Since the fall of Kabul, Afghanistan, to Taliban forces on Aug. 15, almost 12,000 Afghan evacuees have arrived in the Greater Philadelphia area, according to city officials, and the Hebrew Immigrant Aid Society Pennsylvania is tasked with resettling 100 of them.
Of the 12,000 evacuees, 300 will need to be resettled in Philadelphia, 100 in Erie and 75 in Upper Darby. Nine of the HIAS PA evacuees have already arrived.
In addition, HIAS PA and area synagogues have played a key role in collecting donations.
HIAS PA received an overwhelming wave of community support, receiving $725,000 in donations between Aug. 14 and Sept. 21, Executive Director Cathryn Miller-Wilson said.
The monetary donations to HIAS PA are the tip of the iceberg. HIAS PA has long partnered with area synagogues to organize supply drives for refugees and newcomers, and the Jewish community’s response to the arrival of the Afghan evacuees was no exception.
“There’s a role the community — the Jewish community — can play,” said Judi Bernstein-Baker, former executive director of HIAS PA and a member of Mishkan Shalom, one of the synagogues with which HIAS PA has worked. “We have a sensibility for this. Didn’t we go through this? It’s almost in our DNA.”
“The amount of stuff that is in our building is both heartwarming and overwhelming at the same time,” said Amy Krulik, executive director of Main Line Reform Temple in Wynnewood.
MLRT has partnered with HIAS PA for almost 13 years, accepting donations of blankets, kitchen appliances, dishes and gift cards.
Since mid-August, MLRT volunteers have been overwhelmed with donations; they rented an off-site storage facility to accommodate the supplies received.
Previously, MLRT mostly relied on donations from the community. After the fall of Kabul, Krulik said that a “caravan of cars” from people across the area lined up at the synagogue with donations. She received hundreds of calls asking if people can donate to HIAS PA through MLRT.
More donations meant more help was needed to sort through the supplies, ensuring that they were of appropriate quality to give to evacuees.
Linda Brock, an MLRT congregant who has volunteered to help HIAS PA through the synagogue for 11 years, said volunteer numbers have doubled since August, from five to 10 or sometimes 12. Along with congregant Adele Margulies, Brock has delegated tasks and trained the newcomers.
Brock and Margulies usually work alongside volunteers from the synagogue, but now volunteers are “people from churches, people who have worked in other organizations, people who read about us and call and offer [to help].”
For Brock, it’s crucial that the quality of the items sorted for donation to HIAS PA doesn’t falter due to the overwhelming amount.
Blankets and sheets cannot be frayed or stained. If they are, they are donated to local animal shelters rather than to evacuees.
HIAS PA also wanted to ensure that the items given to evacuees are culturally appropriate and useful. Single-use kitchen appliances like waffle irons are a no-go, as are wine glasses and bottle openers, as many of the donation recipients are Muslims who do not drink alcohol.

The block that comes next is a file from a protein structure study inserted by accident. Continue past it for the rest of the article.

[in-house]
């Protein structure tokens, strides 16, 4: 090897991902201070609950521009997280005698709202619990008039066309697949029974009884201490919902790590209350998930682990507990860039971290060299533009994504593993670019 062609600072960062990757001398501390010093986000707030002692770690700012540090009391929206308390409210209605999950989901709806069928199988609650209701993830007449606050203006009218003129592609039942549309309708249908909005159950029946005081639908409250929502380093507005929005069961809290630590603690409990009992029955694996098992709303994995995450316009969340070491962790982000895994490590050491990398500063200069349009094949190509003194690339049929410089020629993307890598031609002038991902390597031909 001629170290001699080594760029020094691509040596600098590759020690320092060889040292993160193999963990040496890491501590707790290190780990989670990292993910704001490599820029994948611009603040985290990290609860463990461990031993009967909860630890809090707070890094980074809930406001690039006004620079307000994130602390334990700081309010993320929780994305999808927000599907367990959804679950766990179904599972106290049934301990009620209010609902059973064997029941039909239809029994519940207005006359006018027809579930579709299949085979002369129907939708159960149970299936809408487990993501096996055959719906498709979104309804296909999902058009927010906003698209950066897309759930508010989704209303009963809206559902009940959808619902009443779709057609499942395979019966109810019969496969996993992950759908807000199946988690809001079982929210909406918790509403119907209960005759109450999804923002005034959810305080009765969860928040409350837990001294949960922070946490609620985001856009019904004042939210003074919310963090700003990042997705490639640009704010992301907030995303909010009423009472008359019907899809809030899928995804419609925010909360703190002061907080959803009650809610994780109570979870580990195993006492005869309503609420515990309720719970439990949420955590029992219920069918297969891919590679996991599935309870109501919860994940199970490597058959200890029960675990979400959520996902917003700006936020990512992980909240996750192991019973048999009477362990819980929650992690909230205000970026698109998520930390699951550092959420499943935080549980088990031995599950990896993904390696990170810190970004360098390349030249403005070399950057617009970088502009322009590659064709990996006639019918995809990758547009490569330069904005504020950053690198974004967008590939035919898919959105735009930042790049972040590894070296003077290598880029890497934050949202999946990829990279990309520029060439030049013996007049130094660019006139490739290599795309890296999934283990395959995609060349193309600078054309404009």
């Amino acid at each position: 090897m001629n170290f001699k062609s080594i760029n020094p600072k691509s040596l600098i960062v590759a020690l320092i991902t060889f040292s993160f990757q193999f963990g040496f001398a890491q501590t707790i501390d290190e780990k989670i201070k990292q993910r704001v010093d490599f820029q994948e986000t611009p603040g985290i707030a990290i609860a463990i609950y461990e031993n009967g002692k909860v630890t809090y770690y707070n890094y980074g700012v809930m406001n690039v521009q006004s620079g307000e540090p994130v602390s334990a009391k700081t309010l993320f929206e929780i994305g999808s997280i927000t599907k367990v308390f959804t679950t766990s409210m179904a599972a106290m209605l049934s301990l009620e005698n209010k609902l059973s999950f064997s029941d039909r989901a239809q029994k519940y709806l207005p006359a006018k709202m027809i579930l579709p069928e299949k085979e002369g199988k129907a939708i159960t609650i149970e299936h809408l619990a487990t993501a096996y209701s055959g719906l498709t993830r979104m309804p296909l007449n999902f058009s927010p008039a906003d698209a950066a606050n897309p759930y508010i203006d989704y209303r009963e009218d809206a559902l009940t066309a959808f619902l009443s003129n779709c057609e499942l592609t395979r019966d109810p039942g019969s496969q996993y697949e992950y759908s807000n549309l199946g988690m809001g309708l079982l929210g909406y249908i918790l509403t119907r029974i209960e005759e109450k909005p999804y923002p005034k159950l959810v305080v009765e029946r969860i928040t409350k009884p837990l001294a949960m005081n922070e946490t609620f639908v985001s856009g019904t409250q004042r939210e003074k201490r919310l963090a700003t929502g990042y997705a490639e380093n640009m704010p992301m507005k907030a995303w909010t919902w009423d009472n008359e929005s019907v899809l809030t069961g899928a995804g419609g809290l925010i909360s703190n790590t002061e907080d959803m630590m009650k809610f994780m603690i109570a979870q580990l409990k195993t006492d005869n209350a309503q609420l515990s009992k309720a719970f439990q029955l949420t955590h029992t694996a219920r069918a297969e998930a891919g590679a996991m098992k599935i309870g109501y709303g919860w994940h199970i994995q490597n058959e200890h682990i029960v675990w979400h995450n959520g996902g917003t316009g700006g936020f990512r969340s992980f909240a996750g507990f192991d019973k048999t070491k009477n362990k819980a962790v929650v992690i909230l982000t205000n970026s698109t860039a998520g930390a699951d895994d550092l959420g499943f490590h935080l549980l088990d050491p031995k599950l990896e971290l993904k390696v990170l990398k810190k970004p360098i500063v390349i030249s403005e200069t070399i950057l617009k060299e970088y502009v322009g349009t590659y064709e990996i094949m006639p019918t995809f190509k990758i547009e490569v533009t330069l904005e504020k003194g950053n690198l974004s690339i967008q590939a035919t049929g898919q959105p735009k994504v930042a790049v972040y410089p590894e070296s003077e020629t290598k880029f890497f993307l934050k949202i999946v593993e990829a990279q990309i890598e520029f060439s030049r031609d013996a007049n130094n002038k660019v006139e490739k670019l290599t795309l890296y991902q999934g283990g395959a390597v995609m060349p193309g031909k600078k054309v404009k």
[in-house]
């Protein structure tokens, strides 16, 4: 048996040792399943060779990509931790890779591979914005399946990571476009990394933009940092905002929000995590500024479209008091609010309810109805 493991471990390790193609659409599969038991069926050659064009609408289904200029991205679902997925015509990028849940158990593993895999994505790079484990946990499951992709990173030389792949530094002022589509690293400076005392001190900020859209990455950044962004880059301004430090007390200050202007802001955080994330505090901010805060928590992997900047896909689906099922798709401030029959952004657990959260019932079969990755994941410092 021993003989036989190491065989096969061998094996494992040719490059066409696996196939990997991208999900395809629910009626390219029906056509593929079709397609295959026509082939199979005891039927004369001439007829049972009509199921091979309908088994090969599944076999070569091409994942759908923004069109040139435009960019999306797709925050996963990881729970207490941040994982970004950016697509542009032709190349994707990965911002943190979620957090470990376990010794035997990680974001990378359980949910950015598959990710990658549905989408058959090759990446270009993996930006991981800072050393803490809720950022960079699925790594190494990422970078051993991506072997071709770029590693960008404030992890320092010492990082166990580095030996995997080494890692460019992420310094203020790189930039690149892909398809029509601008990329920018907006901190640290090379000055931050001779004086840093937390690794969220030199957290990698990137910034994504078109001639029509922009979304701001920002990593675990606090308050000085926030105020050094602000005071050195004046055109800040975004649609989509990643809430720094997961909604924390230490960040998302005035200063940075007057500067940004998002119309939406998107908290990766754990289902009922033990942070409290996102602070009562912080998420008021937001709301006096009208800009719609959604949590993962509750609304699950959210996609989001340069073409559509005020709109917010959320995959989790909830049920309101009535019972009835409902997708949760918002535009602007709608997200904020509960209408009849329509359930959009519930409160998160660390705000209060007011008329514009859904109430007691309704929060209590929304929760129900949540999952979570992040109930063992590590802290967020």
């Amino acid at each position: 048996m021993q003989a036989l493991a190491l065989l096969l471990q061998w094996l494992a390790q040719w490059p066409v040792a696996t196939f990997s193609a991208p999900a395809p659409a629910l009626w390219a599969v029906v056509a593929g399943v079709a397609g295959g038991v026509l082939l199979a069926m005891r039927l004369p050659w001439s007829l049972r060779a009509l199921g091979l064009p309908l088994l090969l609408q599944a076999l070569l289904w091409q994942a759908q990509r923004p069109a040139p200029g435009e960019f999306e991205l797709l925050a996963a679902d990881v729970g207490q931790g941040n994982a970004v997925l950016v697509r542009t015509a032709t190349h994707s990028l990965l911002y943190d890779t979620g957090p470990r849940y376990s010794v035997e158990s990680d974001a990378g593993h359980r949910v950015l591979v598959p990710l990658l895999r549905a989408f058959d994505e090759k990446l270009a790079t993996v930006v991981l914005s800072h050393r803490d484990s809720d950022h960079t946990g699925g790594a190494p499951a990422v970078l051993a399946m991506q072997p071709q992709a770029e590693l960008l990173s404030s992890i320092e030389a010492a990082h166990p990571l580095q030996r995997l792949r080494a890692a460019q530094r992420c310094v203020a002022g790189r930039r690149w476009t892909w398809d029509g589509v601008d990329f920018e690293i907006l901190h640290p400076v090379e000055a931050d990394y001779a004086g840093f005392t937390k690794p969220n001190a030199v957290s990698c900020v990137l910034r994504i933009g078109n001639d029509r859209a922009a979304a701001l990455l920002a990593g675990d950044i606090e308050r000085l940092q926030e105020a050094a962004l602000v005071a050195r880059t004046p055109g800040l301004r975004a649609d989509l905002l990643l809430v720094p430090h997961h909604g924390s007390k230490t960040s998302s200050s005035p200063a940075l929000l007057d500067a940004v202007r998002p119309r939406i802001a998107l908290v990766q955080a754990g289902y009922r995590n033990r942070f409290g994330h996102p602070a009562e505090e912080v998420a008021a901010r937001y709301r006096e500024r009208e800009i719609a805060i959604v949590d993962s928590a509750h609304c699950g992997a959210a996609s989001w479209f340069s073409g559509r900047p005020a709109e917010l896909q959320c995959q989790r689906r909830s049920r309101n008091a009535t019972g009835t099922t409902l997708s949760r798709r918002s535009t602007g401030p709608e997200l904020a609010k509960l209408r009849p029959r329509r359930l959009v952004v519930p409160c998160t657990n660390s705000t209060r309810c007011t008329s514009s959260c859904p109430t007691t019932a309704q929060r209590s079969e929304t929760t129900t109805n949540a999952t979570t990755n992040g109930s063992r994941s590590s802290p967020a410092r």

“Everything needs to be really in pristine condition because it’s the way you would treat a guest,” Krulik said. “It’s the way … to make sure that the families are being welcomed into the Philadelphia community.”
Mishkan Shalom also has gathered donations to HIAS PA, but after the fall of Kabul, the synagogue is taking a different approach to helping evacuees.
On Oct. 6, Bernstein-Baker, who’s a member of the congregation’s Refugee and Immigrant Rights Committee and co-chair of the Philadelphia Chapter of the American Immigration Lawyers pro bono committee, held a training session for congregants interested in being sponsors for Afghans still in Afghanistan or a third country.
Being a sponsor allows someone to provide referrals to Afghans applying for social services and doesn’t necessarily entail supporting an individual financially.
Recruiting sponsors for Afghan families is particularly challenging. The U.S. immigration system was not designed to assist in this type of humanitarian crisis, meaning that sponsor application forms don’t completely align with the needs and circumstances of the Afghan community, Bernstein-Baker said.
HIAS PA is also feeling frustration around the limitations of the U.S. immigration system. It is equipped to take in more than 100 evacuees, as is Nationalities Service Center Philadelphia, which is resettling 200 evacuees. However, they are unable to now because the resettlement pipeline is so slow.
The federal government authorized humanitarian parole to be given to Afghan newcomers, which is an entree visa for evacuees but does not provide a legal status, such as refugee status, that would allow evacuees to be eligible for cash assistance. There’s also confusion about whether evacuees come to the U.S. with a work authorization.
A backlogged asylum application process means that for arriving Afghans, applying for asylum, which gives similar benefits as refugee status, could take years.
Because of the lack of government assistance to evacuees, HIAS has to take a greater intervention, providing housing, groceries and prescription drugs.
“These folks have no way to support themselves, no way at all,” Miller-Wilson said.
The sheer number of donations have put stress on HIAS PA and MLRT, who are requesting a pause on donations until 2022 unless they are contacted beforehand.
However, HIAS PA has a Target registry from which individuals can buy supplies to donate. The organization is still accepting Target and Dollar Tree gift cards. For more information, contact Anneke Kat at [email protected]
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